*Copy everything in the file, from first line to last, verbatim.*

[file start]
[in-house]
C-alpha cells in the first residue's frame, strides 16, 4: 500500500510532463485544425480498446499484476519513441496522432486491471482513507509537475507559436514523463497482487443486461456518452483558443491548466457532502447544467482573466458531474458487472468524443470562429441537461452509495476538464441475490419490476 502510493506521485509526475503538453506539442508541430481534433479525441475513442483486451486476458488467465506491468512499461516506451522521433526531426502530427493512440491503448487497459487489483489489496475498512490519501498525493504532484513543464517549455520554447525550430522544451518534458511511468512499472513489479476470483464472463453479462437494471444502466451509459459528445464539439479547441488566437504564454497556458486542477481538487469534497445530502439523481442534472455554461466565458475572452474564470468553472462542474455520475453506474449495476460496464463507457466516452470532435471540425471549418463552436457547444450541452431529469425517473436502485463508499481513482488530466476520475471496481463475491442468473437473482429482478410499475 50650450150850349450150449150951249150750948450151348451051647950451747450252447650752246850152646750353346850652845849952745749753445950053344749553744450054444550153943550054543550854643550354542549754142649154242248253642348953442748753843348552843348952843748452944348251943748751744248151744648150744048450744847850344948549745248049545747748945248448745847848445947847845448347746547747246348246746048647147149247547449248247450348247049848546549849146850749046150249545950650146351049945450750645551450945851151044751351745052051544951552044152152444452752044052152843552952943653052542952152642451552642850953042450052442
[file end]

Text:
[in-house]
C-alpha cells in the first residue's frame, strides 16, 4: 500500500510532463485544425480498446499484476519513441496522432486491471482513507509537475507559436514523463497482487443486461456518452483558443491548466457532502447544467482573466458531474458487472468524443470562429441537461452509495476538464441475490419490476 502510493506521485509526475503538453506539442508541430481534433479525441475513442483486451486476458488467465506491468512499461516506451522521433526531426502530427493512440491503448487497459487489483489489496475498512490519501498525493504532484513543464517549455520554447525550430522544451518534458511511468512499472513489479476470483464472463453479462437494471444502466451509459459528445464539439479547441488566437504564454497556458486542477481538487469534497445530502439523481442534472455554461466565458475572452474564470468553472462542474455520475453506474449495476460496464463507457466516452470532435471540425471549418463552436457547444450541452431529469425517473436502485463508499481513482488530466476520475471496481463475491442468473437473482429482478410499475 50650450150850349450150449150951249150750948450151348451051647950451747450252447650752246850152646750353346850652845849952745749753445950053344749553744450054444550153943550054543550854643550354542549754142649154242248253642348953442748753843348552843348952843748452944348251943748751744248151744648150744048450744847850344948549745248049545747748945248448745847848445947847845448347746547747246348246746048647147149247547449248247450348247049848546549849146850749046150249545950650146351049945450750645551450945851151044751351745052051544951552044152152444452752044052152843552952943653052542952152642451552642850953042450052442